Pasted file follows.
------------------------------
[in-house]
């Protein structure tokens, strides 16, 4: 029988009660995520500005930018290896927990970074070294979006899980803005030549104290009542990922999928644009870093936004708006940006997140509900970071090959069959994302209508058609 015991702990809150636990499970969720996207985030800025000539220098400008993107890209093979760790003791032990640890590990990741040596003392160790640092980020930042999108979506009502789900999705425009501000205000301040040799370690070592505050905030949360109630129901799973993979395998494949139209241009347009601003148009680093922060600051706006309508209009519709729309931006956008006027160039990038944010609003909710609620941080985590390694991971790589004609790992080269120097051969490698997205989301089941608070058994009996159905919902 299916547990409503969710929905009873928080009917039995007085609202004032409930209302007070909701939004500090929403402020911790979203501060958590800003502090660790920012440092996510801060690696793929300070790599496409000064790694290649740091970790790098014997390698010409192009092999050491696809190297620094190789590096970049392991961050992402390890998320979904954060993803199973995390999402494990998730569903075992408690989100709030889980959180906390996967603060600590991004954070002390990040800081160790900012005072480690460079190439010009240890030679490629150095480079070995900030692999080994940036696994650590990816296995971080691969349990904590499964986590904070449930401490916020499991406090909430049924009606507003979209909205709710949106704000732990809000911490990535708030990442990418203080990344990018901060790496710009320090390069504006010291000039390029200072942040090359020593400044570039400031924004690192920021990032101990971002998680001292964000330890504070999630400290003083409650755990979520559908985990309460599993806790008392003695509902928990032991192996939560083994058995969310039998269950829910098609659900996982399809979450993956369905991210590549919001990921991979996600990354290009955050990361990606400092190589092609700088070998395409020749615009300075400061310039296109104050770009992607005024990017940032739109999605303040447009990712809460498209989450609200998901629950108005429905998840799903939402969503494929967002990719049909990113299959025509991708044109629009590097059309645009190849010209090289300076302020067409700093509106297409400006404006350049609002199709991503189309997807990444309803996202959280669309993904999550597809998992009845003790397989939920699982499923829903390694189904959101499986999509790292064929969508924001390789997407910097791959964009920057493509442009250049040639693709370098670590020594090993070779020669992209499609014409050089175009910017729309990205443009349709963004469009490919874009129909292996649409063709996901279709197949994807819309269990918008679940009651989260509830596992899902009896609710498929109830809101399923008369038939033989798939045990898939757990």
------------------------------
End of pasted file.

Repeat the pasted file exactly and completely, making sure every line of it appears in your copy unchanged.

[in-house]
């Protein structure tokens, strides 16, 4: 029988009660995520500005930018290896927990970074070294979006899980803005030549104290009542990922999928644009870093936004708006940006997140509900970071090959069959994302209508058609 015991702990809150636990499970969720996207985030800025000539220098400008993107890209093979760790003791032990640890590990990741040596003392160790640092980020930042999108979506009502789900999705425009501000205000301040040799370690070592505050905030949360109630129901799973993979395998494949139209241009347009601003148009680093922060600051706006309508209009519709729309931006956008006027160039990038944010609003909710609620941080985590390694991971790589004609790992080269120097051969490698997205989301089941608070058994009996159905919902 299916547990409503969710929905009873928080009917039995007085609202004032409930209302007070909701939004500090929403402020911790979203501060958590800003502090660790920012440092996510801060690696793929300070790599496409000064790694290649740091970790790098014997390698010409192009092999050491696809190297620094190789590096970049392991961050992402390890998320979904954060993803199973995390999402494990998730569903075992408690989100709030889980959180906390996967603060600590991004954070002390990040800081160790900012005072480690460079190439010009240890030679490629150095480079070995900030692999080994940036696994650590990816296995971080691969349990904590499964986590904070449930401490916020499991406090909430049924009606507003979209909205709710949106704000732990809000911490990535708030990442990418203080990344990018901060790496710009320090390069504006010291000039390029200072942040090359020593400044570039400031924004690192920021990032101990971002998680001292964000330890504070999630400290003083409650755990979520559908985990309460599993806790008392003695509902928990032991192996939560083994058995969310039998269950829910098609659900996982399809979450993956369905991210590549919001990921991979996600990354290009955050990361990606400092190589092609700088070998395409020749615009300075400061310039296109104050770009992607005024990017940032739109999605303040447009990712809460498209989450609200998901629950108005429905998840799903939402969503494929967002990719049909990113299959025509991708044109629009590097059309645009190849010209090289300076302020067409700093509106297409400006404006350049609002199709991503189309997807990444309803996202959280669309993904999550597809998992009845003790397989939920699982499923829903390694189904959101499986999509790292064929969508924001390789997407910097791959964009920057493509442009250049040639693709370098670590020594090993070779020669992209499609014409050089175009910017729309990205443009349709963004469009490919874009129909292996649409063709996901279709197949994807819309269990918008679940009651989260509830596992899902009896609710498929109830809101399923008369038939033989798939045990898939757990």